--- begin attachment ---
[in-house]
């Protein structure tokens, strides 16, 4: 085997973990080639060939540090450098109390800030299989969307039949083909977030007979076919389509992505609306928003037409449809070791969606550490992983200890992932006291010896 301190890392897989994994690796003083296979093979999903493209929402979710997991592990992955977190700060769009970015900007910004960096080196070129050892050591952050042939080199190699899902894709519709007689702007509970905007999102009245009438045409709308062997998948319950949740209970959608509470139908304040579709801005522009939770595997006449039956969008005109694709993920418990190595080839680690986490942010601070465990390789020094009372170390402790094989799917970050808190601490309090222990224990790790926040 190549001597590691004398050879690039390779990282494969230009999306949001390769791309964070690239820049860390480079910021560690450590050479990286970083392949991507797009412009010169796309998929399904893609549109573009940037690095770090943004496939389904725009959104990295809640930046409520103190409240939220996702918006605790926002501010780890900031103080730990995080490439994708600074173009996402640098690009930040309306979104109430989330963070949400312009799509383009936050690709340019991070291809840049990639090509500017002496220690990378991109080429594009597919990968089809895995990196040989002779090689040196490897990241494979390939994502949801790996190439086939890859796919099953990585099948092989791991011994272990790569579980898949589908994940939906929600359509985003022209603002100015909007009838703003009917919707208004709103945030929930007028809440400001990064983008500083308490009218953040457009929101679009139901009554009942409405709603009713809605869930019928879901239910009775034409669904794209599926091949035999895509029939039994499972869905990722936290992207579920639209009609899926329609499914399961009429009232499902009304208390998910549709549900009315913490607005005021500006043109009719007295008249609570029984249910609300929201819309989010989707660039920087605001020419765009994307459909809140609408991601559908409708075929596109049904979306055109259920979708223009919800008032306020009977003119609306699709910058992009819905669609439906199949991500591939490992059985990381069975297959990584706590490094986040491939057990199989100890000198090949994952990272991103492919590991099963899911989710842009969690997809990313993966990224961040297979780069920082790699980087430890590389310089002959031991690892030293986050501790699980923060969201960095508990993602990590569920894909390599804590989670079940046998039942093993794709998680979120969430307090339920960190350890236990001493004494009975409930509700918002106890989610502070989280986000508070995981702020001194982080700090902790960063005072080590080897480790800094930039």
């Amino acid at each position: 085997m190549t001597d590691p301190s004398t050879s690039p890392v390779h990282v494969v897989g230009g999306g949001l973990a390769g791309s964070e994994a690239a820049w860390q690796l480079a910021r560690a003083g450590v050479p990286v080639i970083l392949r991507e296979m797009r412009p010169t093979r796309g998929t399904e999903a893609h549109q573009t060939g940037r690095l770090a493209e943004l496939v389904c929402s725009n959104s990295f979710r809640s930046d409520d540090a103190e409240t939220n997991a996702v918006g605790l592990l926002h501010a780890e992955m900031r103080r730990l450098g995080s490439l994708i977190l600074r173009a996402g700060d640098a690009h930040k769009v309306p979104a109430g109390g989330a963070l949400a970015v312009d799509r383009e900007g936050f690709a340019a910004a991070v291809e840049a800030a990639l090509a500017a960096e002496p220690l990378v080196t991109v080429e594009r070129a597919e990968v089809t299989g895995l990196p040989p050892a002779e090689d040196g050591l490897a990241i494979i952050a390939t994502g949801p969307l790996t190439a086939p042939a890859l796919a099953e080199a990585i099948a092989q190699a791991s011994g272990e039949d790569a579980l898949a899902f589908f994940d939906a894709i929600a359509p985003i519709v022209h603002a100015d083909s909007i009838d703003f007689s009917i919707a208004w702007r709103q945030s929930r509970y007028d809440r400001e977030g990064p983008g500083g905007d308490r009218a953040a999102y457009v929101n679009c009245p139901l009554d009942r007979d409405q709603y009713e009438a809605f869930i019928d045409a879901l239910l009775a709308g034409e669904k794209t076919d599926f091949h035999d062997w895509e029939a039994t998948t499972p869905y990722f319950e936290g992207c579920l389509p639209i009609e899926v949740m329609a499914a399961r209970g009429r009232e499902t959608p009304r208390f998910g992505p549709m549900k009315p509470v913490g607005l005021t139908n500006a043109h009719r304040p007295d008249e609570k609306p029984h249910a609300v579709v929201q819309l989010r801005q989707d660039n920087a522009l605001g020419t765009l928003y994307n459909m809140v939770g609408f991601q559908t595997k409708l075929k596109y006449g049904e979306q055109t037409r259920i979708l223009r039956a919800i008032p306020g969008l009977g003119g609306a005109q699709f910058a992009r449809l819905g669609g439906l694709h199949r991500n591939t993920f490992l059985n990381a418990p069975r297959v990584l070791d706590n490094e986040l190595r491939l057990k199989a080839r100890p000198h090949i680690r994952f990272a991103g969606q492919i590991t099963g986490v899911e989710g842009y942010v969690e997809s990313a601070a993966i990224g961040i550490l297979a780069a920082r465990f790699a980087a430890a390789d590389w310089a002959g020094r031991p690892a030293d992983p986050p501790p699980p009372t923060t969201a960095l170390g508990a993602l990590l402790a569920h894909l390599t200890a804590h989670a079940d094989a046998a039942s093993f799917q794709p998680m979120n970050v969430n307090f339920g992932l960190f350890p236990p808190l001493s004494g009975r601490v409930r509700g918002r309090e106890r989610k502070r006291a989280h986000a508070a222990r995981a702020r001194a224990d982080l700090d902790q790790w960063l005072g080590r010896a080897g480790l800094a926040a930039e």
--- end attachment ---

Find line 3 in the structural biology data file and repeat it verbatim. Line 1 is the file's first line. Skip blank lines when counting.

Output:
């Amino acid at each position: 085997m190549t001597d590691p301190s004398t050879s690039p890392v390779h990282v494969v897989g230009g999306g949001l973990a390769g791309s964070e994994a690239a820049w860390q690796l480079a910021r560690a003083g450590v050479p990286v080639i970083l392949r991507e296979m797009r412009p010169t093979r796309g998929t399904e999903a893609h549109q573009t060939g940037r690095l770090a493209e943004l496939v389904c929402s725009n959104s990295f979710r809640s930046d409520d540090a103190e409240t939220n997991a996702v918006g605790l592990l926002h501010a780890e992955m900031r103080r730990l450098g995080s490439l994708i977190l600074r173009a996402g700060d640098a690009h930040k769009v309306p979104a109430g109390g989330a963070l949400a970015v312009d799509r383009e900007g936050f690709a340019a910004a991070v291809e840049a800030a990639l090509a500017a960096e002496p220690l990378v080196t991109v080429e594009r070129a597919e990968v089809t299989g895995l990196p040989p050892a002779e090689d040196g050591l490897a990241i494979i952050a390939t994502g949801p969307l790996t190439a086939p042939a890859l796919a099953e080199a990585i099948a092989q190699a791991s011994g272990e039949d790569a579980l898949a899902f589908f994940d939906a894709i929600a359509p985003i519709v022209h603002a100015d083909s909007i009838d703003f007689s009917i919707a208004w702007r709103q945030s929930r509970y007028d809440r400001e977030g990064p983008g500083g905007d308490r009218a953040a999102y457009v929101n679009c009245p139901l009554d009942r007979d409405q709603y009713e009438a809605f869930i019928d045409a879901l239910l009775a709308g034409e669904k794209t076919d599926f091949h035999d062997w895509e029939a039994t998948t499972p869905y990722f319950e936290g992207c579920l389509p639209i009609e899926v949740m329609a499914a399961r209970g009429r009232e499902t959608p009304r208390f998910g992505p549709m549900k009315p509470v913490g607005l005021t139908n500006a043109h009719r304040p007295d008249e609570k609306p029984h249910a609300v579709v929201q819309l989010r801005q989707d660039n920087a522009l605001g020419t765009l928003y994307n459909m809140v939770g609408f991601q559908t595997k409708l075929k596109y006449g049904e979306q055109t037409r259920i979708l223009r039956a919800i008032p306020g969008l009977g003119g609306a005109q699709f910058a992009r449809l819905g669609g439906l694709h199949r991500n591939t993920f490992l059985n990381a418990p069975r297959v990584l070791d706590n490094e986040l190595r491939l057990k199989a080839r100890p000198h090949i680690r994952f990272a991103g969606q492919i590991t099963g986490v899911e989710g842009y942010v969690e997809s990313a601070a993966i990224g961040i550490l297979a780069a920082r465990f790699a980087a430890a390789d590389w310089a002959g020094r031991p690892a030293d992983p986050p501790p699980p009372t923060t969201a960095l170390g508990a993602l990590l402790a569920h894909l390599t200890a804590h989670a079940d094989a046998a039942s093993f799917q794709p998680m979120n970050v969430n307090f339920g992932l960190f350890p236990p808190l001493s004494g009975r601490v409930r509700g918002r309090e106890r989610k502070r006291a989280h986000a508070a222990r995981a702020r001194a224990d982080l700090d902790q790790w960063l005072g080590r010896a080897g480790l800094a926040a930039e």